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Expert: Different Mindset Needed for Transition Away from Dairying

by Bev Berens

Published: Friday, May 11, 2018

The cows have been sold and another longtime dairy farmer looks at the surroundings, wondering how to make a living. The life once familiar yet terribly stressful, is gone. The rhythm has changed and so has the objective.

What's next and how to make a living?

As dairy farm numbers continue to shrink—and there seems to be no end in sight for the trend—producers who have transitioned out may worry about the future and what is next.

"It is a business," said Roger Betz, MSU Extension senior business educator. "Just because you quit or transitioned out doesn't make you a failure, and it shouldn't be chalked up as a fail. Dairy farming is a capitalistic system and we praise that system, but it can be a very cruel thing."

Betz went on to explain that approximately every 20-25 years, there is a major shakeup in the dairy industry, and that at present, it is pure capitalism driving changes in the dairy industry.

A first step is to inventory the farm assets, debt level, facilities and resources. Each farm and farmer are different, as is every situation. Running projection numbers with a professional on all potential ventures will help in making sound decisions. Age of operator, proximity to other dairies, condition and age of facilities, debt load and a successor generation are all considerations.

Custom raising heifers is one opportunity to consider as consolidation and specialization within the industry occur and the need grows for specialized management for age-specific cattle. MSU Extension dairy specialists are developing a tool to create financial projections for custom heifer growing broken down by age and responsibilities, such as who performs vaccinations and purchases feed. The tool will give feedback based on different scenarios of how a custom raising operation will perform financially.

"When a farmer transitions out of dairy production and into custom raising heifers, there is a different mindset that has to be embraced," Betz said. "No longer is the farmer the boss, but has now become employee, and may have to make some changes in raising heifers to the client's satisfaction.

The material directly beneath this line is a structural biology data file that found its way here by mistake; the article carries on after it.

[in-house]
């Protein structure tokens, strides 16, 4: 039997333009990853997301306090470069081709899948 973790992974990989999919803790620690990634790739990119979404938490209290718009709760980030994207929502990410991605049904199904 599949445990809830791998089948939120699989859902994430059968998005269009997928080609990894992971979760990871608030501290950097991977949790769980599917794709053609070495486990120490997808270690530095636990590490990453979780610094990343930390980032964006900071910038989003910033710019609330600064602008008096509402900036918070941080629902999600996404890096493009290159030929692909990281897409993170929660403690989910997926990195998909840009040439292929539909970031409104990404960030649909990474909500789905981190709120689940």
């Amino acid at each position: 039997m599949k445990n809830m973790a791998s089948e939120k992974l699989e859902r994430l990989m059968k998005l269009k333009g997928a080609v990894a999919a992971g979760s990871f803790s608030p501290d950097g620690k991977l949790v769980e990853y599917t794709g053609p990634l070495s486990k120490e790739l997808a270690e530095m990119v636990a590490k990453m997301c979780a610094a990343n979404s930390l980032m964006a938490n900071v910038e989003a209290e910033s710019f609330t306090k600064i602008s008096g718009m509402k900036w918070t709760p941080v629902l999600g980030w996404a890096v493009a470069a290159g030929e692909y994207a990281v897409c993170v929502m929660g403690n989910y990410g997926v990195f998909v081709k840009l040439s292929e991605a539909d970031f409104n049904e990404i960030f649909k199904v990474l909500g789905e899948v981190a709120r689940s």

While finishing beef cattle may appear to be an attractive alternative, slim margins rarely make it more than a secondary income, but can be especially useful in retirement or semi-retirement age.

Some dairy facilities can transition well to other species such as sheep or goats where animal husbandry skills—while different than dairy—can still be utilized.

Custom planting, harvesting and manure handling services can be reasonable opportunities based on the equipment scale and condition. Realistically evaluate the tools available, time and personal ability or skill set, proximity to potential clients and if the need for custom operators can provide a legitimate income.

Off-farm work on another dairy, in dairy services such as reproduction, nutrition, sales and construction, can all provide space to continue involvement in the dairy industry and removes the stress of ownership which requires overseeing every detail 24 hours per day, every bill, and meeting every payroll.

A dairy farmer transitioning out of ownership has a vast amount of knowledge and skill. This skill set is highly sought after by dairies large enough to have employees specialize in certain farm areas of responsibility. A good employer will respect that experience.

"Remember, you are no longer your own boss and there must be strong communication between an owner and a transitioned dairy farmer," Betz said. "But the employee can provide a valued service to the farm and should carry over the sense of pride in doing any job, just as the individual would on their own farm."

"In my 30 years experience of working with transitioning and retiring dairy farmers, some 200-300 of them, not a single one didn't say it wasn't the right thing to do," Betz added. "Sure, they missed the cows, but in the end, wondered why they hadn't gotten out sooner."

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